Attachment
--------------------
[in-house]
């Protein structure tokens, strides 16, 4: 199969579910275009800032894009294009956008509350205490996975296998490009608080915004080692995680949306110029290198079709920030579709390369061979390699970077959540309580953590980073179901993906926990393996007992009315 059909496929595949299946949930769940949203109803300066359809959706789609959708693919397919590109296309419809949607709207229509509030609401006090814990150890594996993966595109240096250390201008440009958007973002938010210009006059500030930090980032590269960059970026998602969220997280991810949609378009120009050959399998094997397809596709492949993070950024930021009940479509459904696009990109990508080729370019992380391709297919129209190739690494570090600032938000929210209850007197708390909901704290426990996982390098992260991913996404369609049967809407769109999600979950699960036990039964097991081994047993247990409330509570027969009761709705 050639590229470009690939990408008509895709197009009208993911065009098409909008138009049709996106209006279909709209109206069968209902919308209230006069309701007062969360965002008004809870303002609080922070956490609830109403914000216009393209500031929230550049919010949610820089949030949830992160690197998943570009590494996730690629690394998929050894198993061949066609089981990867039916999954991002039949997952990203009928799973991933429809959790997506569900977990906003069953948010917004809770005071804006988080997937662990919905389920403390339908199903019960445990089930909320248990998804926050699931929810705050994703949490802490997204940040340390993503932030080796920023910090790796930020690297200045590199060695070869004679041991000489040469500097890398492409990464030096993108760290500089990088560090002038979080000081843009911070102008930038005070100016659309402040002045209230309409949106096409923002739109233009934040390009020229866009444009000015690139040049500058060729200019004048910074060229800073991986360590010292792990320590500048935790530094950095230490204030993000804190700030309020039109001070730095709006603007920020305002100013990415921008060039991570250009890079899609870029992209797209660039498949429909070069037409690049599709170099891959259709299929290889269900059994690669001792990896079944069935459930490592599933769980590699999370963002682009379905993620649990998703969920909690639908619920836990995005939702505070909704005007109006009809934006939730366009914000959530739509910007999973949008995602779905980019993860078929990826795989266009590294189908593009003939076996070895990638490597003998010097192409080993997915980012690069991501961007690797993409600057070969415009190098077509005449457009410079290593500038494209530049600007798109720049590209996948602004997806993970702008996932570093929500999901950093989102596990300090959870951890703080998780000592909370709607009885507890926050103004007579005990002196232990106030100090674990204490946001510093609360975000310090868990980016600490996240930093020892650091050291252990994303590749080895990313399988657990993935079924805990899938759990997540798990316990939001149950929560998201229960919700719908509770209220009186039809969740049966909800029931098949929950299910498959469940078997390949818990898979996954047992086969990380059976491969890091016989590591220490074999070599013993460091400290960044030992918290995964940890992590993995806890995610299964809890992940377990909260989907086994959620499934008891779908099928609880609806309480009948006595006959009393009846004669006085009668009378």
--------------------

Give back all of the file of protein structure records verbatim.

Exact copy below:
[in-house]
């Protein structure tokens, strides 16, 4: 199969579910275009800032894009294009956008509350205490996975296998490009608080915004080692995680949306110029290198079709920030579709390369061979390699970077959540309580953590980073179901993906926990393996007992009315 059909496929595949299946949930769940949203109803300066359809959706789609959708693919397919590109296309419809949607709207229509509030609401006090814990150890594996993966595109240096250390201008440009958007973002938010210009006059500030930090980032590269960059970026998602969220997280991810949609378009120009050959399998094997397809596709492949993070950024930021009940479509459904696009990109990508080729370019992380391709297919129209190739690494570090600032938000929210209850007197708390909901704290426990996982390098992260991913996404369609049967809407769109999600979950699960036990039964097991081994047993247990409330509570027969009761709705 050639590229470009690939990408008509895709197009009208993911065009098409909008138009049709996106209006279909709209109206069968209902919308209230006069309701007062969360965002008004809870303002609080922070956490609830109403914000216009393209500031929230550049919010949610820089949030949830992160690197998943570009590494996730690629690394998929050894198993061949066609089981990867039916999954991002039949997952990203009928799973991933429809959790997506569900977990906003069953948010917004809770005071804006988080997937662990919905389920403390339908199903019960445990089930909320248990998804926050699931929810705050994703949490802490997204940040340390993503932030080796920023910090790796930020690297200045590199060695070869004679041991000489040469500097890398492409990464030096993108760290500089990088560090002038979080000081843009911070102008930038005070100016659309402040002045209230309409949106096409923002739109233009934040390009020229866009444009000015690139040049500058060729200019004048910074060229800073991986360590010292792990320590500048935790530094950095230490204030993000804190700030309020039109001070730095709006603007920020305002100013990415921008060039991570250009890079899609870029992209797209660039498949429909070069037409690049599709170099891959259709299929290889269900059994690669001792990896079944069935459930490592599933769980590699999370963002682009379905993620649990998703969920909690639908619920836990995005939702505070909704005007109006009809934006939730366009914000959530739509910007999973949008995602779905980019993860078929990826795989266009590294189908593009003939076996070895990638490597003998010097192409080993997915980012690069991501961007690797993409600057070969415009190098077509005449457009410079290593500038494209530049600007798109720049590209996948602004997806993970702008996932570093929500999901950093989102596990300090959870951890703080998780000592909370709607009885507890926050103004007579005990002196232990106030100090674990204490946001510093609360975000310090868990980016600490996240930093020892650091050291252990994303590749080895990313399988657990993935079924805990899938759990997540798990316990939001149950929560998201229960919700719908509770209220009186039809969740049966909800029931098949929950299910498959469940078997390949818990898979996954047992086969990380059976491969890091016989590591220490074999070599013993460091400290960044030992918290995964940890992590993995806890995610299964809890992940377990909260989907086994959620499934008891779908099928609880609806309480009948006595006959009393009846004669006085009668009378």